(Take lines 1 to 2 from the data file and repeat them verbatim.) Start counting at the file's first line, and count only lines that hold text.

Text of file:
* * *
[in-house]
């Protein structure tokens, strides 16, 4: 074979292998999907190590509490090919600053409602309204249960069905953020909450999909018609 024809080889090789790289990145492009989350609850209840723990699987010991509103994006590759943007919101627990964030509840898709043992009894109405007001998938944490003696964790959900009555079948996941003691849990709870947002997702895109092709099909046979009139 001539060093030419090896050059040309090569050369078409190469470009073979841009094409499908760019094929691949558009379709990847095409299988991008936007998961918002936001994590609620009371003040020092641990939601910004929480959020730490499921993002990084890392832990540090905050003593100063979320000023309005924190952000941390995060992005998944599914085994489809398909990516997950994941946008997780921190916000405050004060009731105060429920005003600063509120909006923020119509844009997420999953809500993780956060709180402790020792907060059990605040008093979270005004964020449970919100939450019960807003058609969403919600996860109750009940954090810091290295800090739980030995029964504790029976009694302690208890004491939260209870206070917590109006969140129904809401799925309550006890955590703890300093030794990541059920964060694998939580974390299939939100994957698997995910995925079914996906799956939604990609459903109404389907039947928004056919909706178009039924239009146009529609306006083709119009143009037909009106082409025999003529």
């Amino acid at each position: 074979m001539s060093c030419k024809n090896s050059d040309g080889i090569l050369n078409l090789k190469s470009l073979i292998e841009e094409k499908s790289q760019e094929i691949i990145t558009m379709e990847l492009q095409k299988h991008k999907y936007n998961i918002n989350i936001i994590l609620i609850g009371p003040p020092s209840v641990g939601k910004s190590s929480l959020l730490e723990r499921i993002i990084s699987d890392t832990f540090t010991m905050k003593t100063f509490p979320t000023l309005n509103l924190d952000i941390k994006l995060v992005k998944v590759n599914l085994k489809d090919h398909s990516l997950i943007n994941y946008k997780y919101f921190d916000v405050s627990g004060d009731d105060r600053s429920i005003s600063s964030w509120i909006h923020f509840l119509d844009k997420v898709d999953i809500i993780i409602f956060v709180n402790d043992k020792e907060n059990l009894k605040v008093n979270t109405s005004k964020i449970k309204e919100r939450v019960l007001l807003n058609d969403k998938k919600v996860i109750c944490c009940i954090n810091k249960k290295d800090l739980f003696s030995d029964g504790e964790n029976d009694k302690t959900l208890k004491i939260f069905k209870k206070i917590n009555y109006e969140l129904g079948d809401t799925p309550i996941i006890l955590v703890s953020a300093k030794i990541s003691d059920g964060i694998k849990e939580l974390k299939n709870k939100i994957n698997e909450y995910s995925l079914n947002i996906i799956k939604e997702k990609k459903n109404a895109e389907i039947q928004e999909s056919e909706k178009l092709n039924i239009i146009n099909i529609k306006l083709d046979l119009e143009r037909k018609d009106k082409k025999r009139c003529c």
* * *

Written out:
[in-house]
């Protein structure tokens, strides 16, 4: 074979292998999907190590509490090919600053409602309204249960069905953020909450999909018609 024809080889090789790289990145492009989350609850209840723990699987010991509103994006590759943007919101627990964030509840898709043992009894109405007001998938944490003696964790959900009555079948996941003691849990709870947002997702895109092709099909046979009139 001539060093030419090896050059040309090569050369078409190469470009073979841009094409499908760019094929691949558009379709990847095409299988991008936007998961918002936001994590609620009371003040020092641990939601910004929480959020730490499921993002990084890392832990540090905050003593100063979320000023309005924190952000941390995060992005998944599914085994489809398909990516997950994941946008997780921190916000405050004060009731105060429920005003600063509120909006923020119509844009997420999953809500993780956060709180402790020792907060059990605040008093979270005004964020449970919100939450019960807003058609969403919600996860109750009940954090810091290295800090739980030995029964504790029976009694302690208890004491939260209870206070917590109006969140129904809401799925309550006890955590703890300093030794990541059920964060694998939580974390299939939100994957698997995910995925079914996906799956939604990609459903109404389907039947928004056919909706178009039924239009146009529609306006083709119009143009037909009106082409025999003529």